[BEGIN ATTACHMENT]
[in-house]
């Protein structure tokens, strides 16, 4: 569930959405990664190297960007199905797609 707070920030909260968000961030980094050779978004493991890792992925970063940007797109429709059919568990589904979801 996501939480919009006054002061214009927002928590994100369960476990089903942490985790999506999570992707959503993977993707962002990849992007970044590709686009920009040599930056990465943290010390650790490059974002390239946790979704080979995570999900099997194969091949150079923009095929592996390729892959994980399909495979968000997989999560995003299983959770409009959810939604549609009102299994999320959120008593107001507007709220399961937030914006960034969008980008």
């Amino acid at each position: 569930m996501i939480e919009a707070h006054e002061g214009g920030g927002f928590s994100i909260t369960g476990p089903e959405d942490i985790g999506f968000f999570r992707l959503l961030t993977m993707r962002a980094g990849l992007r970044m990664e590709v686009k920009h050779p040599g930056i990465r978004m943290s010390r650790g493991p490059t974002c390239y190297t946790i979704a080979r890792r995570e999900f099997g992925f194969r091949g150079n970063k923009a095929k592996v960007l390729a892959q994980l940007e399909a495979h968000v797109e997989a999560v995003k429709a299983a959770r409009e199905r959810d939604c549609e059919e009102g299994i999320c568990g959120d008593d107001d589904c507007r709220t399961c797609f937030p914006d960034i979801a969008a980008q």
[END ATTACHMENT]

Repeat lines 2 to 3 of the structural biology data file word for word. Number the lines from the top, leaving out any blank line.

């Protein structure tokens, strides 16, 4: 569930959405990664190297960007199905797609 707070920030909260968000961030980094050779978004493991890792992925970063940007797109429709059919568990589904979801 996501939480919009006054002061214009927002928590994100369960476990089903942490985790999506999570992707959503993977993707962002990849992007970044590709686009920009040599930056990465943290010390650790490059974002390239946790979704080979995570999900099997194969091949150079923009095929592996390729892959994980399909495979968000997989999560995003299983959770409009959810939604549609009102299994999320959120008593107001507007709220399961937030914006960034969008980008």
């Amino acid at each position: 569930m996501i939480e919009a707070h006054e002061g214009g920030g927002f928590s994100i909260t369960g476990p089903e959405d942490i985790g999506f968000f999570r992707l959503l961030t993977m993707r962002a980094g990849l992007r970044m990664e590709v686009k920009h050779p040599g930056i990465r978004m943290s010390r650790g493991p490059t974002c390239y190297t946790i979704a080979r890792r995570e999900f099997g992925f194969r091949g150079n970063k923009a095929k592996v960007l390729a892959q994980l940007e399909a495979h968000v797109e997989a999560v995003k429709a299983a959770r409009e199905r959810d939604c549609e059919e009102g299994i999320c568990g959120d008593d107001d589904c507007r709220t399961c797609f937030p914006d960034i979801a969008a980008q």